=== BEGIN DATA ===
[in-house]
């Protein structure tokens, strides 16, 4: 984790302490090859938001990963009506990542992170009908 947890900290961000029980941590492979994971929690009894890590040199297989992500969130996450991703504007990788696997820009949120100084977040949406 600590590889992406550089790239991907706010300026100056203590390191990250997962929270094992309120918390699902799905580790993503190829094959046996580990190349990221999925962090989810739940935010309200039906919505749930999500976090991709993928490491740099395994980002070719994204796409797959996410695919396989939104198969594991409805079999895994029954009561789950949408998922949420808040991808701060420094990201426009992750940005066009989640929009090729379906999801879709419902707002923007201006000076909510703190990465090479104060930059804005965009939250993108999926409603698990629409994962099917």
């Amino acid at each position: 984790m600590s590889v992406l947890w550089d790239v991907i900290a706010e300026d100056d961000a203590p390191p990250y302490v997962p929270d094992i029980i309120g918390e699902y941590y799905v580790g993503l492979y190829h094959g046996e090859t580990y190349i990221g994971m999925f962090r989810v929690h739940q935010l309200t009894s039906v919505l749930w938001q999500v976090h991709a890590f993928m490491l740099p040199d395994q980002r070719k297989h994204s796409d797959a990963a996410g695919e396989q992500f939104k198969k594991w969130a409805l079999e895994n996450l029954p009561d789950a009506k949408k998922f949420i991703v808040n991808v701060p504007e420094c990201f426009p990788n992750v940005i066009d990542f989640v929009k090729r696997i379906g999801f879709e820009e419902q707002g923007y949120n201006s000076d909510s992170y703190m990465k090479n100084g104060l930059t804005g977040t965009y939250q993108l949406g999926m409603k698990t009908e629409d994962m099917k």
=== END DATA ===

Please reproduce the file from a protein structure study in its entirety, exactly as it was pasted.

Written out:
[in-house]
């Protein structure tokens, strides 16, 4: 984790302490090859938001990963009506990542992170009908 947890900290961000029980941590492979994971929690009894890590040199297989992500969130996450991703504007990788696997820009949120100084977040949406 600590590889992406550089790239991907706010300026100056203590390191990250997962929270094992309120918390699902799905580790993503190829094959046996580990190349990221999925962090989810739940935010309200039906919505749930999500976090991709993928490491740099395994980002070719994204796409797959996410695919396989939104198969594991409805079999895994029954009561789950949408998922949420808040991808701060420094990201426009992750940005066009989640929009090729379906999801879709419902707002923007201006000076909510703190990465090479104060930059804005965009939250993108999926409603698990629409994962099917």
């Amino acid at each position: 984790m600590s590889v992406l947890w550089d790239v991907i900290a706010e300026d100056d961000a203590p390191p990250y302490v997962p929270d094992i029980i309120g918390e699902y941590y799905v580790g993503l492979y190829h094959g046996e090859t580990y190349i990221g994971m999925f962090r989810v929690h739940q935010l309200t009894s039906v919505l749930w938001q999500v976090h991709a890590f993928m490491l740099p040199d395994q980002r070719k297989h994204s796409d797959a990963a996410g695919e396989q992500f939104k198969k594991w969130a409805l079999e895994n996450l029954p009561d789950a009506k949408k998922f949420i991703v808040n991808v701060p504007e420094c990201f426009p990788n992750v940005i066009d990542f989640v929009k090729r696997i379906g999801f879709e820009e419902q707002g923007y949120n201006s000076d909510s992170y703190m990465k090479n100084g104060l930059t804005g977040t965009y939250q993108l949406g999926m409603k698990t009908e629409d994962m099917k």